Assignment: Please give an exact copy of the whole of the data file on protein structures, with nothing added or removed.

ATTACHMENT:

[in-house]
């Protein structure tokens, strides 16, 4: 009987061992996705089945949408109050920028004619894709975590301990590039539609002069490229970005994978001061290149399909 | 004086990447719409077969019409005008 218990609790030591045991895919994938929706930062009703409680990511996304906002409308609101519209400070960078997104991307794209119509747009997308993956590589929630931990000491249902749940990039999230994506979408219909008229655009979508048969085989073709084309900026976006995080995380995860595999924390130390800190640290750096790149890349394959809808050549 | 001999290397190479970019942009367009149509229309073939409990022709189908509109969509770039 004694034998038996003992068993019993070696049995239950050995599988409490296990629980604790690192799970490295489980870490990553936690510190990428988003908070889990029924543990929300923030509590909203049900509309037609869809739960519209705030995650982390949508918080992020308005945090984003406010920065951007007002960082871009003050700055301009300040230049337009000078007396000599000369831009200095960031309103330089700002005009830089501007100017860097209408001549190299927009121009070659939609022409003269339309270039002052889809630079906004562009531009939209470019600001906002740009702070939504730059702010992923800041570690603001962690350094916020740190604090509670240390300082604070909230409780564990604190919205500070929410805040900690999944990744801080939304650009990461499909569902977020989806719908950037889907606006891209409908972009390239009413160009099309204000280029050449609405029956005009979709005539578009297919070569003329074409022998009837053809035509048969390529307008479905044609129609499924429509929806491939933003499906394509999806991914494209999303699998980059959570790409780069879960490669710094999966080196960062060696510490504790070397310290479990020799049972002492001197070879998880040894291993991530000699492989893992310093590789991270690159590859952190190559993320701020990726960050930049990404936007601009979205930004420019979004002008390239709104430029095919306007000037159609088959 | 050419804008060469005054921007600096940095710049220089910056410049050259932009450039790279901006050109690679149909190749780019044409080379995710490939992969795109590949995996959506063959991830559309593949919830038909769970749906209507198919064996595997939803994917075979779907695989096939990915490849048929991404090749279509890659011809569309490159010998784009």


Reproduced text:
[in-house]
């Protein structure tokens, strides 16, 4: 009987061992996705089945949408109050920028004619894709975590301990590039539609002069490229970005994978001061290149399909 | 004086990447719409077969019409005008 218990609790030591045991895919994938929706930062009703409680990511996304906002409308609101519209400070960078997104991307794209119509747009997308993956590589929630931990000491249902749940990039999230994506979408219909008229655009979508048969085989073709084309900026976006995080995380995860595999924390130390800190640290750096790149890349394959809808050549 | 001999290397190479970019942009367009149509229309073939409990022709189908509109969509770039 004694034998038996003992068993019993070696049995239950050995599988409490296990629980604790690192799970490295489980870490990553936690510190990428988003908070889990029924543990929300923030509590909203049900509309037609869809739960519209705030995650982390949508918080992020308005945090984003406010920065951007007002960082871009003050700055301009300040230049337009000078007396000599000369831009200095960031309103330089700002005009830089501007100017860097209408001549190299927009121009070659939609022409003269339309270039002052889809630079906004562009531009939209470019600001906002740009702070939504730059702010992923800041570690603001962690350094916020740190604090509670240390300082604070909230409780564990604190919205500070929410805040900690999944990744801080939304650009990461499909569902977020989806719908950037889907606006891209409908972009390239009413160009099309204000280029050449609405029956005009979709005539578009297919070569003329074409022998009837053809035509048969390529307008479905044609129609499924429509929806491939933003499906394509999806991914494209999303699998980059959570790409780069879960490669710094999966080196960062060696510490504790070397310290479990020799049972002492001197070879998880040894291993991530000699492989893992310093590789991270690159590859952190190559993320701020990726960050930049990404936007601009979205930004420019979004002008390239709104430029095919306007000037159609088959 | 050419804008060469005054921007600096940095710049220089910056410049050259932009450039790279901006050109690679149909190749780019044409080379995710490939992969795109590949995996959506063959991830559309593949919830038909769970749906209507198919064996595997939803994917075979779907695989096939990915490849048929991404090749279509890659011809569309490159010998784009």